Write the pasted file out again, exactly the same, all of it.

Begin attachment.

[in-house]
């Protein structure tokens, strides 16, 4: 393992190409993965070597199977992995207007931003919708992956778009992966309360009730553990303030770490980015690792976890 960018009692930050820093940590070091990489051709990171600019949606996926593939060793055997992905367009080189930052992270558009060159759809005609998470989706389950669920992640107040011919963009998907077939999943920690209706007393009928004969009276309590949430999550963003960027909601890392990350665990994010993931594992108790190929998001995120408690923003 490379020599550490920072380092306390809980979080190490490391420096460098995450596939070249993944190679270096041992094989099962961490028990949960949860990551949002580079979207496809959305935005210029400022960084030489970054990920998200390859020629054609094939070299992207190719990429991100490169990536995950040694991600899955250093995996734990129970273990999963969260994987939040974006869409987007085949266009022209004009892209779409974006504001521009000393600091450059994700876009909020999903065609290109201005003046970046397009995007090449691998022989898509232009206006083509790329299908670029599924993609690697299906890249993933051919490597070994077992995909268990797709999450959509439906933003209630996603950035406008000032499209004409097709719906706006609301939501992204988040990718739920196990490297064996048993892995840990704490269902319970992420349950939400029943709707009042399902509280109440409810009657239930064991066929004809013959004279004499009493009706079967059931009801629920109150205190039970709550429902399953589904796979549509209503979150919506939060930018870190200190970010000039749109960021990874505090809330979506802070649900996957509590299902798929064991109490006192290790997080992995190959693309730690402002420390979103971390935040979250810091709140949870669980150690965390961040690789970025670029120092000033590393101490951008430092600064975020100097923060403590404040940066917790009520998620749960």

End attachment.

[in-house]
């Protein structure tokens, strides 16, 4: 393992190409993965070597199977992995207007931003919708992956778009992966309360009730553990303030770490980015690792976890 960018009692930050820093940590070091990489051709990171600019949606996926593939060793055997992905367009080189930052992270558009060159759809005609998470989706389950669920992640107040011919963009998907077939999943920690209706007393009928004969009276309590949430999550963003960027909601890392990350665990994010993931594992108790190929998001995120408690923003 490379020599550490920072380092306390809980979080190490490391420096460098995450596939070249993944190679270096041992094989099962961490028990949960949860990551949002580079979207496809959305935005210029400022960084030489970054990920998200390859020629054609094939070299992207190719990429991100490169990536995950040694991600899955250093995996734990129970273990999963969260994987939040974006869409987007085949266009022209004009892209779409974006504001521009000393600091450059994700876009909020999903065609290109201005003046970046397009995007090449691998022989898509232009206006083509790329299908670029599924993609690697299906890249993933051919490597070994077992995909268990797709999450959509439906933003209630996603950035406008000032499209004409097709719906706006609301939501992204988040990718739920196990490297064996048993892995840990704490269902319970992420349950939400029943709707009042399902509280109440409810009657239930064991066929004809013959004279004499009493009706079967059931009801629920109150205190039970709550429902399953589904796979549509209503979150919506939060930018870190200190970010000039749109960021990874505090809330979506802070649900996957509590299902798929064991109490006192290790997080992995190959693309730690402002420390979103971390935040979250810091709140949870669980150690965390961040690789970025670029120092000033590393101490951008430092600064975020100097923060403590404040940066917790009520998620749960």